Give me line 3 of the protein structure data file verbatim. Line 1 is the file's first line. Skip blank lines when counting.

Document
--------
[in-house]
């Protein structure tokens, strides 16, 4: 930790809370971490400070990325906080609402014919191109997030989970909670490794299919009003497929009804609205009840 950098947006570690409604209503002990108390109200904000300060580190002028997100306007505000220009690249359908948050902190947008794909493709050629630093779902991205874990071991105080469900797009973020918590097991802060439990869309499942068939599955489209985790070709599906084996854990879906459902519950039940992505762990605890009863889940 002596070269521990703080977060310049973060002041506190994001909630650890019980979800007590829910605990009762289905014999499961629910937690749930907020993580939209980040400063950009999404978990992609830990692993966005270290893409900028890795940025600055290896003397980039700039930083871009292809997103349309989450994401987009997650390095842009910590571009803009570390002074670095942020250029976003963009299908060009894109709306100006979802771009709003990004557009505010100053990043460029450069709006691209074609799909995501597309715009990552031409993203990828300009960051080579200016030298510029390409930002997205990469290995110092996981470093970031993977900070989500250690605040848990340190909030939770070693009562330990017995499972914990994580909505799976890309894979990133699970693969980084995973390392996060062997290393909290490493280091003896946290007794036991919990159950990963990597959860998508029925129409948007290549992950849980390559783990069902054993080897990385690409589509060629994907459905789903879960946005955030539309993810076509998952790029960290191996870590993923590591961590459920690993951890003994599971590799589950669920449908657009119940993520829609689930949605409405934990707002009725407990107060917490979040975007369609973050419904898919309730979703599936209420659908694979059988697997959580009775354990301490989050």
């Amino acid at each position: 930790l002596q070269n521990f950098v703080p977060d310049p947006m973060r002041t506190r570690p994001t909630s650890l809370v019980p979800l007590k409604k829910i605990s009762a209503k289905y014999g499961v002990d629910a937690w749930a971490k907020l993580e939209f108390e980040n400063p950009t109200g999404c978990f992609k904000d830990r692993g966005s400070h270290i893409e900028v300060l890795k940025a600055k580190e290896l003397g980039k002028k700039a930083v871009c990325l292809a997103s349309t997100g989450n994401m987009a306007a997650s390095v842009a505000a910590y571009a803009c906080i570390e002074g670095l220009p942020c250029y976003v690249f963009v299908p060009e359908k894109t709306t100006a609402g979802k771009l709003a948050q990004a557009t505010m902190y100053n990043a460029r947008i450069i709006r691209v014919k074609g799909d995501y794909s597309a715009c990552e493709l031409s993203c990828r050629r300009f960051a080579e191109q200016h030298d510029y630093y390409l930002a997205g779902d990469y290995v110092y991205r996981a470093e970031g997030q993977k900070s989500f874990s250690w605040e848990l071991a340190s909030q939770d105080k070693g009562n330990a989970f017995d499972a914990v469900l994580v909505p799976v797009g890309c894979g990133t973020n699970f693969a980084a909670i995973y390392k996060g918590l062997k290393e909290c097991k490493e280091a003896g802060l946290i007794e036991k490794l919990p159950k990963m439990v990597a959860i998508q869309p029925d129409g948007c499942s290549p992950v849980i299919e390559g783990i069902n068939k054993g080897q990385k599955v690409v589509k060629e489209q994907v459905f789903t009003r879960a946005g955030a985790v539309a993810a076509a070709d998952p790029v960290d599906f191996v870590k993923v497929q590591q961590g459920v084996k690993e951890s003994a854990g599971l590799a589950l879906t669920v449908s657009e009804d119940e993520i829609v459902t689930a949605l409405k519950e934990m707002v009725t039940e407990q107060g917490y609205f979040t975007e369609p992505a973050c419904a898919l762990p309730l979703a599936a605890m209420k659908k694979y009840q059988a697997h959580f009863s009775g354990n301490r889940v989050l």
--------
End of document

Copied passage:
């Amino acid at each position: 930790l002596q070269n521990f950098v703080p977060d310049p947006m973060r002041t506190r570690p994001t909630s650890l809370v019980p979800l007590k409604k829910i605990s009762a209503k289905y014999g499961v002990d629910a937690w749930a971490k907020l993580e939209f108390e980040n400063p950009t109200g999404c978990f992609k904000d830990r692993g966005s400070h270290i893409e900028v300060l890795k940025a600055k580190e290896l003397g980039k002028k700039a930083v871009c990325l292809a997103s349309t997100g989450n994401m987009a306007a997650s390095v842009a505000a910590y571009a803009c906080i570390e002074g670095l220009p942020c250029y976003v690249f963009v299908p060009e359908k894109t709306t100006a609402g979802k771009l709003a948050q990004a557009t505010m902190y100053n990043a460029r947008i450069i709006r691209v014919k074609g799909d995501y794909s597309a715009c990552e493709l031409s993203c990828r050629r300009f960051a080579e191109q200016h030298d510029y630093y390409l930002a997205g779902d990469y290995v110092y991205r996981a470093e970031g997030q993977k900070s989500f874990s250690w605040e848990l071991a340190s909030q939770d105080k070693g009562n330990a989970f017995d499972a914990v469900l994580v909505p799976v797009g890309c894979g990133t973020n699970f693969a980084a909670i995973y390392k996060g918590l062997k290393e909290c097991k490493e280091a003896g802060l946290i007794e036991k490794l919990p159950k990963m439990v990597a959860i998508q869309p029925d129409g948007c499942s290549p992950v849980i299919e390559g783990i069902n068939k054993g080897q990385k599955v690409v589509k060629e489209q994907v459905f789903t009003r879960a946005g955030a985790v539309a993810a076509a070709d998952p790029v960290d599906f191996v870590k993923v497929q590591q961590g459920v084996k690993e951890s003994a854990g599971l590799a589950l879906t669920v449908s657009e009804d119940e993520i829609v459902t689930a949605l409405k519950e934990m707002v009725t039940e407990q107060g917490y609205f979040t975007e369609p992505a973050c419904a898919l762990p309730l979703a599936a605890m209420k659908k694979y009840q059988a697997h959580f009863s009775g354990n301490r889940v989050l």